Back in the analog era, it was easier to fully master the gear in your studio because, unless you were working in a large commercial facility, you probably didn’t have all that much of it. In a home studio, you probably only owned one multitrack tape machine, a mixer, a mixdown deck and a small collection of outboard gear. With a collection that small, it was easier to fully learn the operation of each unit.
In today’s software-based recording environment, you have almost too many choices. Between the plug-ins that come with your DAW and any third-party ones you use, you probably have considerably more than one compressor, EQ, reverb and delay. Each plug-in has its own feature set, strengths, weaknesses, unique attributes and so forth. With so many to choose from, you’re less likely to learn them thoroughly, as you would have in the old days.
So, the question is: How well do you know your software? As a tech editor and writer, I’m particularly sensitive to this issue, because a big part of my job is trying out new applications and plug-ins, and I end up having to learn a lot of different products. And believe me, it’s not always easy to recall the subtle details of each one’s functionality.
As a result, I concluded a few months ago that for my own music projects, I should try to limit the number of plug-ins I use so that I can try to get to that same level of deep understanding with my processors that used to happen with outboard gear. I’m trying to stick to my favorite in each category. For example, even though I have access to about six different channel strips, I’m sticking to one for now and hoping I can really dig deep into its robust feature set.
I still use several different compressors (in addition to what’s in the channel strip), but they’re mostly emulations of classic hardware units that are relatively simple to operate, so I don’t feel the same need to simplify as much in that category. I’m also trying to reduce the variety of EQs that I use.
In general, I try to stick to one delay plug-in, one plate reverb, one convolution reverb and one algorithmic reverb (although I sometimes stray from this subset, as it’s often so tempting to grab a different reverb with a unique flavor).
So far, my limitation strategy seems to be paying off. Because I’m using a similar set of processors all the time, I’m discovering more about their operational subtleties. Naturally, everyone’s situation and software collections are different, but my overall message is: If you can reduce the number of plug-ins you use, you may find yourself gaining mastery of them in a way you hadn’t before.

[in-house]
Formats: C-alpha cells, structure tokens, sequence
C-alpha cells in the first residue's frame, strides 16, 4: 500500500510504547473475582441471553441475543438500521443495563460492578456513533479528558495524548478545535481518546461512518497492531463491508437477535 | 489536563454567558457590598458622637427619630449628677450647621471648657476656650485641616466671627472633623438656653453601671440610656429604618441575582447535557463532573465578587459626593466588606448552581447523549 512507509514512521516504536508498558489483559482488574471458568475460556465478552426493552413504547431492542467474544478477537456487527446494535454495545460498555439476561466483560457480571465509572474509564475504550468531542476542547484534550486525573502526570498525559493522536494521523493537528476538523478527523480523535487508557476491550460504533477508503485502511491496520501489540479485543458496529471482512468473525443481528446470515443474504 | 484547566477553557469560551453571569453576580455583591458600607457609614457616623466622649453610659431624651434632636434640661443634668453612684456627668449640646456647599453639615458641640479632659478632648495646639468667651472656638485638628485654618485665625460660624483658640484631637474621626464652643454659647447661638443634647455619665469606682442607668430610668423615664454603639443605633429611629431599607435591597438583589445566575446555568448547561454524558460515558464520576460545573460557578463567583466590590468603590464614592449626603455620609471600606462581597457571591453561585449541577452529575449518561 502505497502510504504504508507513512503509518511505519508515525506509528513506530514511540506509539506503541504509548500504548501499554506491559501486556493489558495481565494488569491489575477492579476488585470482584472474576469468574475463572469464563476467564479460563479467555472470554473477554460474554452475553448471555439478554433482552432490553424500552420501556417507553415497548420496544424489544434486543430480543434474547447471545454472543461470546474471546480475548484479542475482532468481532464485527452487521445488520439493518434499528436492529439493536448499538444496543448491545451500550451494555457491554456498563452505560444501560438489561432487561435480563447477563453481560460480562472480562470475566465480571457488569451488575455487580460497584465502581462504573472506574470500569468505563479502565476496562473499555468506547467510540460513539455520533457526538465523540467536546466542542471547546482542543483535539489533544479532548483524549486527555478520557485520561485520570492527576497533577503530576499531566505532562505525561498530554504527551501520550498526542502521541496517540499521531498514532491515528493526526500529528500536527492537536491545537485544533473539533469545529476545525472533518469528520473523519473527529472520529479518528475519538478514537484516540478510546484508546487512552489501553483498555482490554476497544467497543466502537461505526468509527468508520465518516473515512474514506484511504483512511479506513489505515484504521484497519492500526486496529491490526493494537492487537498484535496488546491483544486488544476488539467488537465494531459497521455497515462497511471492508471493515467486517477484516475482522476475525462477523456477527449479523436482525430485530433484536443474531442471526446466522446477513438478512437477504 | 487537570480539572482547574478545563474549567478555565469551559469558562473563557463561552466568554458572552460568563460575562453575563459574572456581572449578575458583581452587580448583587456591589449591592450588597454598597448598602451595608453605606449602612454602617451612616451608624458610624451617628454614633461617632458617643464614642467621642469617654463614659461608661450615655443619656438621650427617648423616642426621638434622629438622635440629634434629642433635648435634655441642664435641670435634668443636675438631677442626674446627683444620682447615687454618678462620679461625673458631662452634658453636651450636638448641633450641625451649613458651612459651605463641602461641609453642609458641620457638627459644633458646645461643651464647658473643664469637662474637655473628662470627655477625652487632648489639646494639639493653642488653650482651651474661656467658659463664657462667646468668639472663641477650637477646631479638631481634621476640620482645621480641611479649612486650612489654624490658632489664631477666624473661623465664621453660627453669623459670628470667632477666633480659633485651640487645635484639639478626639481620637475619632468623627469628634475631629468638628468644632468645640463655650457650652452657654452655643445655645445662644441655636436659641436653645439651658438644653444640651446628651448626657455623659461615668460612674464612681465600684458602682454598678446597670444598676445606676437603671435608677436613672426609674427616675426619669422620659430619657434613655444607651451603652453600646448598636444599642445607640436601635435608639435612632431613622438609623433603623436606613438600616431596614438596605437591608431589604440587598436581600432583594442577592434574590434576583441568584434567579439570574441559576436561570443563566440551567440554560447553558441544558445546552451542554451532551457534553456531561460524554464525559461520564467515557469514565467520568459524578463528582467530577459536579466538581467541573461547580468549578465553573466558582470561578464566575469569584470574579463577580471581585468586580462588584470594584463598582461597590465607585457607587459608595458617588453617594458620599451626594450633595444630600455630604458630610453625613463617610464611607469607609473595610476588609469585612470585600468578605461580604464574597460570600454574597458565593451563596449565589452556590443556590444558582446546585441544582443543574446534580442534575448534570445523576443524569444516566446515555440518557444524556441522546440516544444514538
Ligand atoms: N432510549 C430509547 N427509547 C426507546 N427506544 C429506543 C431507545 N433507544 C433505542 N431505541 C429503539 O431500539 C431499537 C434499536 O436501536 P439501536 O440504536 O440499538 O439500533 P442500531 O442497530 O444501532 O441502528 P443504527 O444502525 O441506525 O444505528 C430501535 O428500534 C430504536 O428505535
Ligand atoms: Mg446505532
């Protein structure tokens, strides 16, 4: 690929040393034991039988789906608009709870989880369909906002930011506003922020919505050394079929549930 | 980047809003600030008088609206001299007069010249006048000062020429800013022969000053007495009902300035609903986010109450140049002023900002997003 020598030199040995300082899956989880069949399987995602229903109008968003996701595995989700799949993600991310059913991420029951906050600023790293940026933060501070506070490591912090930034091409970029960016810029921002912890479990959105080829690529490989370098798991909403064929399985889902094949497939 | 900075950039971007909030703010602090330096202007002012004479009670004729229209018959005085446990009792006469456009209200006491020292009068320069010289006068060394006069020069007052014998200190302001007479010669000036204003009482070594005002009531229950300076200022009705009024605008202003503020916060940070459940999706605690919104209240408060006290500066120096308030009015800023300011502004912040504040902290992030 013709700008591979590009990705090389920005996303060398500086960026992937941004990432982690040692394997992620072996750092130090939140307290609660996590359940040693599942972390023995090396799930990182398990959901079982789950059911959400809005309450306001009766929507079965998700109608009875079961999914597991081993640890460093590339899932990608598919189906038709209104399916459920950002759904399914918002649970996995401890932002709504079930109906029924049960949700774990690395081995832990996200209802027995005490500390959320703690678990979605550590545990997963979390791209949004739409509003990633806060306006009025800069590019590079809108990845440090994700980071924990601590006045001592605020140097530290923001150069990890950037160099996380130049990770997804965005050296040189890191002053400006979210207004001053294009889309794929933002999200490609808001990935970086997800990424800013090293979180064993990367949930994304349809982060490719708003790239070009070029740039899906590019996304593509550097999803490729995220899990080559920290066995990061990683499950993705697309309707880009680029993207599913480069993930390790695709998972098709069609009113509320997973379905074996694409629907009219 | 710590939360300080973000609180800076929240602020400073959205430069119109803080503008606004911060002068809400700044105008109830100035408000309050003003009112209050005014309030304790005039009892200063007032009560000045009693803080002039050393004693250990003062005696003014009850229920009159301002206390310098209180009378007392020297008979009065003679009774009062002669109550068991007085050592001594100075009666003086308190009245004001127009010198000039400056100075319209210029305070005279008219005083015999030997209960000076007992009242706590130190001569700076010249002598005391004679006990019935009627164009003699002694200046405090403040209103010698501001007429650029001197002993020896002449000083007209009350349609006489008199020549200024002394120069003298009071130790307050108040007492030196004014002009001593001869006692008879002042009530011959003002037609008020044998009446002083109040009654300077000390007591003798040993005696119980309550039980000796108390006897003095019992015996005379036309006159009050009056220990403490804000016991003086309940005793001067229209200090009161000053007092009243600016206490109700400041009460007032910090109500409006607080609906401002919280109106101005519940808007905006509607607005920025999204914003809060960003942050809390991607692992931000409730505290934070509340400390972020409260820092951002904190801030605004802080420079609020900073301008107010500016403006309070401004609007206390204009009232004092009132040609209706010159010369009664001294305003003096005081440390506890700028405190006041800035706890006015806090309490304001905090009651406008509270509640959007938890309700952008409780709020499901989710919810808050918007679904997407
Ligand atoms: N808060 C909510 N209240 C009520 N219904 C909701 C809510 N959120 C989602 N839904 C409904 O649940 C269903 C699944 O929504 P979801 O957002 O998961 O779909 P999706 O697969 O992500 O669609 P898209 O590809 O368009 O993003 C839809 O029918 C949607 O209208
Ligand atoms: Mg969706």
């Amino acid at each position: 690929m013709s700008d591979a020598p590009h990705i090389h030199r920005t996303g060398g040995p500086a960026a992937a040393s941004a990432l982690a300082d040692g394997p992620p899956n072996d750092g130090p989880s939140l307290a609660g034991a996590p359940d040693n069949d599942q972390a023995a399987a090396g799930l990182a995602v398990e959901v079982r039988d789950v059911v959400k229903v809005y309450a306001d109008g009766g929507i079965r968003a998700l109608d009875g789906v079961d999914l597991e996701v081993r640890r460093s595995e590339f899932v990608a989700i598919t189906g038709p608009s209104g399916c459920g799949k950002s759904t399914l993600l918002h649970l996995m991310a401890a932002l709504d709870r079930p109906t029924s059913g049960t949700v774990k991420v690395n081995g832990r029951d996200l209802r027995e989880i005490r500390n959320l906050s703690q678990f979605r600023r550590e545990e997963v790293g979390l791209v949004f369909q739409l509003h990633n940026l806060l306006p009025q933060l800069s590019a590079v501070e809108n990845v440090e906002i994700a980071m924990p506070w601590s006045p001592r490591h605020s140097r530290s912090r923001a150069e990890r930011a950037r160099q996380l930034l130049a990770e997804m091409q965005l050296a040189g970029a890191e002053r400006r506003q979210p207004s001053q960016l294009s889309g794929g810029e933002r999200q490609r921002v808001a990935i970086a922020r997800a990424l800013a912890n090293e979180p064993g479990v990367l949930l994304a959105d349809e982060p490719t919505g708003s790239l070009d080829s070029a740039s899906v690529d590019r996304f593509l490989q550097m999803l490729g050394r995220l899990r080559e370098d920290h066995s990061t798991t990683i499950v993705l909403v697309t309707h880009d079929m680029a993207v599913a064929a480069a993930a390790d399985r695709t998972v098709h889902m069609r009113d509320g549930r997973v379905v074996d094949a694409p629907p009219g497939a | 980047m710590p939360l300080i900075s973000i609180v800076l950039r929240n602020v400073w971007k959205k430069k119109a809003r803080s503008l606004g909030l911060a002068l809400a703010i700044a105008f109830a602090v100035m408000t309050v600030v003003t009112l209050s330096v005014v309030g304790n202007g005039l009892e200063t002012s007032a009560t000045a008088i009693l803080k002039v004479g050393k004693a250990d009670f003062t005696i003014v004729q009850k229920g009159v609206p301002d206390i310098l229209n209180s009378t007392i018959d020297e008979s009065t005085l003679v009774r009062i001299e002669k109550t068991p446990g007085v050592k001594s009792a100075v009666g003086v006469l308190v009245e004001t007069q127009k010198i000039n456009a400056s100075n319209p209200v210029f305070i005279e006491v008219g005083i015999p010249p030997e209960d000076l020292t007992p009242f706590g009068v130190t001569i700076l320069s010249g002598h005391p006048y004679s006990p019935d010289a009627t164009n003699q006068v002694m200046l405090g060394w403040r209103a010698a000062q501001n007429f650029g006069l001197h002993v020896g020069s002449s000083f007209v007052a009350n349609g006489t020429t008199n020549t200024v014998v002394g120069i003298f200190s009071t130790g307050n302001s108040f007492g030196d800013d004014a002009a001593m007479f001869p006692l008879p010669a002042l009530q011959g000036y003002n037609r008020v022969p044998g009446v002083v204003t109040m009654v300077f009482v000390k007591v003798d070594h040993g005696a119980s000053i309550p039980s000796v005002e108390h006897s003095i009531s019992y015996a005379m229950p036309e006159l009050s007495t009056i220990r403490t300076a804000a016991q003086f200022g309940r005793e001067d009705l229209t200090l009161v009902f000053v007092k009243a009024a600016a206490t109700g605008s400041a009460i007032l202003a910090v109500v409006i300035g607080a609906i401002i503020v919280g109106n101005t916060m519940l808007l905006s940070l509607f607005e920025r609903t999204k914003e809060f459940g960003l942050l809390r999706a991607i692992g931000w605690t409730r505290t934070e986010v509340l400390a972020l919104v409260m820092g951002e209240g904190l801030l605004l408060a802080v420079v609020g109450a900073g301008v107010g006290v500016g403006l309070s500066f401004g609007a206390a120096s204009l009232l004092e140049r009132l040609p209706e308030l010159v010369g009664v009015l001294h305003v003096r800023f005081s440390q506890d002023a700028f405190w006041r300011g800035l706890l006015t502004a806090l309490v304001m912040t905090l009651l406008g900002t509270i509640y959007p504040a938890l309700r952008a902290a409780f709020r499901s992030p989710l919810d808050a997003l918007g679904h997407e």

DAWs are a different story. Most people stick to one and end up learning as much of the feature set as they need, which is usually not even close to 100 percent of what’s in there. But that’s fine, because DAWs have such broad capabilities that there are probably lots of features you will never need.
DAWs represent a particular challenge for me because I have to be at least reasonably fluent in a bunch of them for my work as a music tech journalist. At any one time, I might need to open Pro Tools or Logic or Digital Performer or Studio One or Cubase or Nuendo, and sometimes others. It can get confusing, and I’ll often forget and use the key commands for one in another, which can lead to some pretty, shall we say, “interesting” results.
For example, yesterday I was working in Logic, and was about to bounce my mix to disk. Instead of using Logic’s shortcut for that (Command + B), I accidentally used the one from Pro Tools (Command+Option (Alt)+B). I got a dialog box asking me if I was sure I wanted to apply the Time and Pitch Machine destructively to the selected area. Whoops!
Assuming you have a more normal situation and use just one DAW, the best thing you can do to raise your productivity is to memorize as many key commands as possible, which can really speed up your workflow—as long as you use the right ones, of course. Also, if you have some spare time, look online for tutorials about your application, and you might discover useful techniques that you didn’t know existed.